U.S. lean-hog futures settled lower Friday, weighed down by technical indicators that some of the contracts have already reached a "top," and uncertainty about whether or not supplies of slaughter-ready hogs will swell on the recent lows in grain prices. December lean hogs shed 12 to 82, The new front-month February contract lost 5 to 85.40
U.S. live-cattle futures finished higher Friday, amid a slowly firming cash market as demand for cattle picks up. December live cattle picked up 7 to $126, February cattle, the most actively traded contract, added 112 to $132.
At the livestock auction held Thursday at Smithfield a total of 551 cattle and 9 goats were sold. Slaughter cows trended $3.00 to $3.50 higher, feeder steers trended $8.00 to $16.00 lower and heifers trended mixed when compared to last week’s sale.
US soybean futures settled higher for third straight day, fueled by strong domestic and export demand. Corn settled near session highs, climbing on technically based buying, while wheat was supported by lingering worries about dryness issues for winter crops in the Great Plains. January soybeans gained 19 1/2 at $14.96, March corn ended up 10 1/2 at $7.30, March wheat in Chicago finished up 5 1/2 at $8.14, and March wheat in KC gained 1 ½ to $8.64.
No. 2 yellow shelled corn trended 10 to 19 cents higher when compared to last report. Prices ranged $7.20-$8.00 at feed mills and $7.11-7.61 at elevators. No. 1 yellow soybeans trended 15 to 20 cents higher and were $14.71 at processors, and $14.16-$14.61 at elevators. No. 2 red winter wheat had no trend available. Soybean meal, f.o.b. at processing plants, was $512.70 per ton for 48% protein.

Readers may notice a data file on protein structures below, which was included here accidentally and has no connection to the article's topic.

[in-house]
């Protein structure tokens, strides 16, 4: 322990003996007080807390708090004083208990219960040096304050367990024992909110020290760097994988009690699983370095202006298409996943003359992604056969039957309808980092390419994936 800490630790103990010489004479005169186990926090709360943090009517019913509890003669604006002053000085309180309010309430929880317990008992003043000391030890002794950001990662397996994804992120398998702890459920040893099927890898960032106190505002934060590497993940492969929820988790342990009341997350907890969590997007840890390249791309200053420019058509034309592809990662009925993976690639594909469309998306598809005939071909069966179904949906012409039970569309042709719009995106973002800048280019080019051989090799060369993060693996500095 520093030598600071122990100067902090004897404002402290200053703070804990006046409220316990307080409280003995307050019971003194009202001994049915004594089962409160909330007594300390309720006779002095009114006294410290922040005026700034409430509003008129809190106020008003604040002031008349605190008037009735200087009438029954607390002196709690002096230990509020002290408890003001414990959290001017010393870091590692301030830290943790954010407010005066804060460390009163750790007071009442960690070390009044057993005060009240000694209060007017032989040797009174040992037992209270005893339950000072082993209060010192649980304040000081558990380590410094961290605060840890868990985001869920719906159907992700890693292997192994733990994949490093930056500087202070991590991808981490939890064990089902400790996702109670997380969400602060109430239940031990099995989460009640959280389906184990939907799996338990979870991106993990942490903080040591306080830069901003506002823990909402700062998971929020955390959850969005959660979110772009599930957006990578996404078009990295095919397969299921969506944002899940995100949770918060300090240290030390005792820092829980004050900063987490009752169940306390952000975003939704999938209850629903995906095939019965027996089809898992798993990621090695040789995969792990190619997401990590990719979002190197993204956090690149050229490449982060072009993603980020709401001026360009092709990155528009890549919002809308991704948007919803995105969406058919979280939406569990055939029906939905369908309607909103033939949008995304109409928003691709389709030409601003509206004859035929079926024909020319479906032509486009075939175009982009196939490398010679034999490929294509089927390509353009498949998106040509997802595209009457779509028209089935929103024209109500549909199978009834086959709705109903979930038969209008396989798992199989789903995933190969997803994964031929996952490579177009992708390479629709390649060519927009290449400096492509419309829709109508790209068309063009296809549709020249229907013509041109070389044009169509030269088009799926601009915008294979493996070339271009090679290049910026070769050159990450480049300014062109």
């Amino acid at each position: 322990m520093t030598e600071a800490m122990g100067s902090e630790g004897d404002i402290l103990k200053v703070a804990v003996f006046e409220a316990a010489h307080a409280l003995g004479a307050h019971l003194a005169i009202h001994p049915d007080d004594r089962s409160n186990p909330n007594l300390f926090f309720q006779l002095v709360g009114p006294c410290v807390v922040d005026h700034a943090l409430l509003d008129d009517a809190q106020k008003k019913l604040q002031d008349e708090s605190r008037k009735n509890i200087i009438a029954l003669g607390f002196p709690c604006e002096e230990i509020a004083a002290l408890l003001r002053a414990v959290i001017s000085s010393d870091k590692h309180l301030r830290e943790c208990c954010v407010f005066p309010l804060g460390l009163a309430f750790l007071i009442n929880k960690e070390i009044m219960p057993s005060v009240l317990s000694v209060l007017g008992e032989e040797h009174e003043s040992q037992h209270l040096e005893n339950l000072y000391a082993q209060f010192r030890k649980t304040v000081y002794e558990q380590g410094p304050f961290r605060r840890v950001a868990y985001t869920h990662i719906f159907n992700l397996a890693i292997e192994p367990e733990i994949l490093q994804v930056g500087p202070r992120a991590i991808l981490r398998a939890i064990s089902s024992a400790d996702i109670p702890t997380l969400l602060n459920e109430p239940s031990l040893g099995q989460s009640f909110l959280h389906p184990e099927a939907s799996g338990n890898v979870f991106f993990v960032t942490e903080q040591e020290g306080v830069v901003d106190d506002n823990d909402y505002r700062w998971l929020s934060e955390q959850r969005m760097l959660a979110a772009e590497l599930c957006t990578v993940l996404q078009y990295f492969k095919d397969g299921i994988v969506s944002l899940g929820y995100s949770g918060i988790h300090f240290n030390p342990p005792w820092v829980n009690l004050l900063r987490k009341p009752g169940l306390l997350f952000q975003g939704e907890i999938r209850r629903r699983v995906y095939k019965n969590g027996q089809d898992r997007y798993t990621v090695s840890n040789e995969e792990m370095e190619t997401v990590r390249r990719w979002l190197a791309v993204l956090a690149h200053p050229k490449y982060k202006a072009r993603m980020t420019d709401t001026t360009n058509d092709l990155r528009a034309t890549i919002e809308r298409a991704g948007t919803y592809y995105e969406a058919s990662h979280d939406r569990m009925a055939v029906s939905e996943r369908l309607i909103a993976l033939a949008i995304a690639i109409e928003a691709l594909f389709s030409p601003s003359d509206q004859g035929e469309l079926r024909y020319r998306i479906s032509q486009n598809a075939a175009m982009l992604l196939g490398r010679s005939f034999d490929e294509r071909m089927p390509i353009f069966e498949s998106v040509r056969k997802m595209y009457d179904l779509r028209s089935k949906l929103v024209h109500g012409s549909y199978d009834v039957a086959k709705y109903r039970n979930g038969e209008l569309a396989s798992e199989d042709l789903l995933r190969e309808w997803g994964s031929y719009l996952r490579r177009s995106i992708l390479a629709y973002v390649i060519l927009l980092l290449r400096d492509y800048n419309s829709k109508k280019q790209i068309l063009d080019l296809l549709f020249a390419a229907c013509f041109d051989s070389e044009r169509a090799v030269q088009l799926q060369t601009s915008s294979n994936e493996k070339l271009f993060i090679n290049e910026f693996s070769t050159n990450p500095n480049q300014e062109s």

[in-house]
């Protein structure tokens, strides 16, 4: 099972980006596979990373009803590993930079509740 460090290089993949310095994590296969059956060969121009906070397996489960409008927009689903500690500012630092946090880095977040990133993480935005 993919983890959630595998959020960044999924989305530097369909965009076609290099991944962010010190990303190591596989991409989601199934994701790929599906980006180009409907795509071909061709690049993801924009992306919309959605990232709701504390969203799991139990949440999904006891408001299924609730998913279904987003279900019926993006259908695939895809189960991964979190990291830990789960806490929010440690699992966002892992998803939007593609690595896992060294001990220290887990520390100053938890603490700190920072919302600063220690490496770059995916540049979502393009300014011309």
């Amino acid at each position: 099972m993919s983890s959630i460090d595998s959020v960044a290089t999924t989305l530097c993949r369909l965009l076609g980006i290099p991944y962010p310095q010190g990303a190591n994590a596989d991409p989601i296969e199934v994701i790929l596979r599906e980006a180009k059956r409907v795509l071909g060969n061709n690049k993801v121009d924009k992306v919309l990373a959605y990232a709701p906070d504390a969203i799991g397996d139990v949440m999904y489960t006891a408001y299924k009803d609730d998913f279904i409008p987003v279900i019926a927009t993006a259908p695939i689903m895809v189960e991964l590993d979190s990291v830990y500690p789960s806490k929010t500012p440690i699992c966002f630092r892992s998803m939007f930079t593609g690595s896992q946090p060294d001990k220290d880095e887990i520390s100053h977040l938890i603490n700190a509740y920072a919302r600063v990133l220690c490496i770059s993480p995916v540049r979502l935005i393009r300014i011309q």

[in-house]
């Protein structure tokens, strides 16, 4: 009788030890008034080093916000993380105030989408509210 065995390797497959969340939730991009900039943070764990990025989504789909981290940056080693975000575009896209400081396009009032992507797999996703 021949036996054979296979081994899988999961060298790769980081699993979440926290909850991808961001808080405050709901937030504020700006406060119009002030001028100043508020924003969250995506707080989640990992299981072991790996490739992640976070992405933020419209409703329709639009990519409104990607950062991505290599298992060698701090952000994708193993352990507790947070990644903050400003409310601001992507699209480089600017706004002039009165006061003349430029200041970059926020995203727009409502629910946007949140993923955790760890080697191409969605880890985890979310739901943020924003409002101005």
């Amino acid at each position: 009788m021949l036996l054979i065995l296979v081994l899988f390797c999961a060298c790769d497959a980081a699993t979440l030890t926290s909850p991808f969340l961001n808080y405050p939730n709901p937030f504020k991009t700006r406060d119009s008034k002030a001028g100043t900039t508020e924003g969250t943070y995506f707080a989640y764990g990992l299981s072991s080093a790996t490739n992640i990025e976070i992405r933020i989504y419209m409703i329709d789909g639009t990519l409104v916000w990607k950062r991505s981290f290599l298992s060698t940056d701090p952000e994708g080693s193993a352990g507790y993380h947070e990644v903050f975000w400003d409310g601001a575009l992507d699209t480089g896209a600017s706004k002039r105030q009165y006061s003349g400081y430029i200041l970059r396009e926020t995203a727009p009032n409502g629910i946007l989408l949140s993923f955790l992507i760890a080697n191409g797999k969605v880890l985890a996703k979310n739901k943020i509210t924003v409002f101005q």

ICE cotton futures ended slightly higher, Friday. While cotton faces "some serious headwinds…next year there are a lot of reasons to be upbeat on prices," says Knight Futures' Sharon Johnson, pointing to smaller plantings expected in big exporters. March cotton gained 53 to 75.09, and the May contract also gained 53 to 76.04.
Gold futures were flat Friday as trading volumes continued to decline as a weaker dollar offset pressure from data showing U.S. inflation slowed in November. February gold gained 20 cents to settle near unchanged at $1,697.00, March silver closed at $32.29, down 5.6 cents.
Crude-oil futures rose Friday as traders and analysts said optimistic data from the U.S. and China gave the markets a respite from fears of the U.S. fiscal cliff. Near-month crude futures gained 84 cents to $86.73 a barrel, January gasoline gained 6 cents to $2.66, and January distillates gained 3.7 cents to $29.98 a gallon.
Natural-gas futures fell for a seventh straight session, sinking Friday as warmer-than-normal weather in the Midwest and the Eastern U.S. continues to melt demand for the home-heating fuel. January Natural gas fell 3.3 cents to $3.31.
On Wall Street, stocks fell on Friday as another slide in Apple took a toll and investors unloaded some shares because of the uncertainty surrounding the "fiscal cliff" negotiations. The Dow fell 27 to 13,143, the Nasdaq closed at 2,970, down 22 and the S&P 500 fell 4 to 1,414.